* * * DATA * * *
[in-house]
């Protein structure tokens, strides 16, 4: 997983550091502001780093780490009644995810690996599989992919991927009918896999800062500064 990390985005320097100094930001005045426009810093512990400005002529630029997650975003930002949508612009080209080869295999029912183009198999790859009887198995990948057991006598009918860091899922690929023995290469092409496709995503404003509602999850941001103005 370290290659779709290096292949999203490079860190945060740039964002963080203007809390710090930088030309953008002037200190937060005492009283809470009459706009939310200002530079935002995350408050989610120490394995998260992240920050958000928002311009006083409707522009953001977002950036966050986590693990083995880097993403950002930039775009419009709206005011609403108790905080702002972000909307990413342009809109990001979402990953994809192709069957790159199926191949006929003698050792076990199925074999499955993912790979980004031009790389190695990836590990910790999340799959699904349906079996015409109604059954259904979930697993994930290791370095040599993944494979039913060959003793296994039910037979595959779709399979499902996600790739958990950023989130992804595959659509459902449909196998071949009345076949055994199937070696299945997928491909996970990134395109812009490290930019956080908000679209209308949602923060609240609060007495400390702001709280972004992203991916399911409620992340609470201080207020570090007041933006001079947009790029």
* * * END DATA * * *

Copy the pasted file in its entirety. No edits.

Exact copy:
[in-house]
């Protein structure tokens, strides 16, 4: 997983550091502001780093780490009644995810690996599989992919991927009918896999800062500064 990390985005320097100094930001005045426009810093512990400005002529630029997650975003930002949508612009080209080869295999029912183009198999790859009887198995990948057991006598009918860091899922690929023995290469092409496709995503404003509602999850941001103005 370290290659779709290096292949999203490079860190945060740039964002963080203007809390710090930088030309953008002037200190937060005492009283809470009459706009939310200002530079935002995350408050989610120490394995998260992240920050958000928002311009006083409707522009953001977002950036966050986590693990083995880097993403950002930039775009419009709206005011609403108790905080702002972000909307990413342009809109990001979402990953994809192709069957790159199926191949006929003698050792076990199925074999499955993912790979980004031009790389190695990836590990910790999340799959699904349906079996015409109604059954259904979930697993994930290791370095040599993944494979039913060959003793296994039910037979595959779709399979499902996600790739958990950023989130992804595959659509459902449909196998071949009345076949055994199937070696299945997928491909996970990134395109812009490290930019956080908000679209209308949602923060609240609060007495400390702001709280972004992203991916399911409620992340609470201080207020570090007041933006001079947009790029």